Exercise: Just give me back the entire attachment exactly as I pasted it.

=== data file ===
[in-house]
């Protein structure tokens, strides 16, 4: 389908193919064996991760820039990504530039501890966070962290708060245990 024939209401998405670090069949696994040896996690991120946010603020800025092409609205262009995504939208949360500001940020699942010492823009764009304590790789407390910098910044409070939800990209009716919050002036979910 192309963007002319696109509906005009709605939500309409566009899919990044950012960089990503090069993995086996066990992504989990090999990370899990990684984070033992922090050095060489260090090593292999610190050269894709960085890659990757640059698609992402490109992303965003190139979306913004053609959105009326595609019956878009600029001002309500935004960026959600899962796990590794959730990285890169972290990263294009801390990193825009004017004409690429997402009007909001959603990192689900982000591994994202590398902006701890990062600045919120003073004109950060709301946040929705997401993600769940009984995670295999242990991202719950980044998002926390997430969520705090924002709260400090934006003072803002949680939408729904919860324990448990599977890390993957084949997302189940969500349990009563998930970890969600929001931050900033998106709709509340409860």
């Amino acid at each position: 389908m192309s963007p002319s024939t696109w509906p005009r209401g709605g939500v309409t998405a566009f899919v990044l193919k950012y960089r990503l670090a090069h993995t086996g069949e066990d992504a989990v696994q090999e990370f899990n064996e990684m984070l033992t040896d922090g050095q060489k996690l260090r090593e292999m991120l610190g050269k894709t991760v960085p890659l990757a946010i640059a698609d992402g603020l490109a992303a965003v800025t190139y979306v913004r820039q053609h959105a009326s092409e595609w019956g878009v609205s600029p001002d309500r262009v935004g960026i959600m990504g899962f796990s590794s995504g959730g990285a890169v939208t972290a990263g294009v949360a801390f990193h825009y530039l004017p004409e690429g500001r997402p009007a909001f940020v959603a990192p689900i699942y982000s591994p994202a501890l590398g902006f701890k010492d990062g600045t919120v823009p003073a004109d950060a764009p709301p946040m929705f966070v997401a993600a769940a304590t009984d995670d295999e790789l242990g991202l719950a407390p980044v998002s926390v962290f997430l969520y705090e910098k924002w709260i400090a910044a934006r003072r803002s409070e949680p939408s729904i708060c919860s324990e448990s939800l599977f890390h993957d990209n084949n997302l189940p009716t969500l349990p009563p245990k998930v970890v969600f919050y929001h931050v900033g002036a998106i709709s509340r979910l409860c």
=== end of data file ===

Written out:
[in-house]
């Protein structure tokens, strides 16, 4: 389908193919064996991760820039990504530039501890966070962290708060245990 024939209401998405670090069949696994040896996690991120946010603020800025092409609205262009995504939208949360500001940020699942010492823009764009304590790789407390910098910044409070939800990209009716919050002036979910 192309963007002319696109509906005009709605939500309409566009899919990044950012960089990503090069993995086996066990992504989990090999990370899990990684984070033992922090050095060489260090090593292999610190050269894709960085890659990757640059698609992402490109992303965003190139979306913004053609959105009326595609019956878009600029001002309500935004960026959600899962796990590794959730990285890169972290990263294009801390990193825009004017004409690429997402009007909001959603990192689900982000591994994202590398902006701890990062600045919120003073004109950060709301946040929705997401993600769940009984995670295999242990991202719950980044998002926390997430969520705090924002709260400090934006003072803002949680939408729904919860324990448990599977890390993957084949997302189940969500349990009563998930970890969600929001931050900033998106709709509340409860």
């Amino acid at each position: 389908m192309s963007p002319s024939t696109w509906p005009r209401g709605g939500v309409t998405a566009f899919v990044l193919k950012y960089r990503l670090a090069h993995t086996g069949e066990d992504a989990v696994q090999e990370f899990n064996e990684m984070l033992t040896d922090g050095q060489k996690l260090r090593e292999m991120l610190g050269k894709t991760v960085p890659l990757a946010i640059a698609d992402g603020l490109a992303a965003v800025t190139y979306v913004r820039q053609h959105a009326s092409e595609w019956g878009v609205s600029p001002d309500r262009v935004g960026i959600m990504g899962f796990s590794s995504g959730g990285a890169v939208t972290a990263g294009v949360a801390f990193h825009y530039l004017p004409e690429g500001r997402p009007a909001f940020v959603a990192p689900i699942y982000s591994p994202a501890l590398g902006f701890k010492d990062g600045t919120v823009p003073a004109d950060a764009p709301p946040m929705f966070v997401a993600a769940a304590t009984d995670d295999e790789l242990g991202l719950a407390p980044v998002s926390v962290f997430l969520y705090e910098k924002w709260i400090a910044a934006r003072r803002s409070e949680p939408s729904i708060c919860s324990e448990s939800l599977f890390h993957d990209n084949n997302l189940p009716t969500l349990p009563p245990k998930v970890v969600f919050y929001h931050v900033g002036a998106i709709s509340r979910l409860c």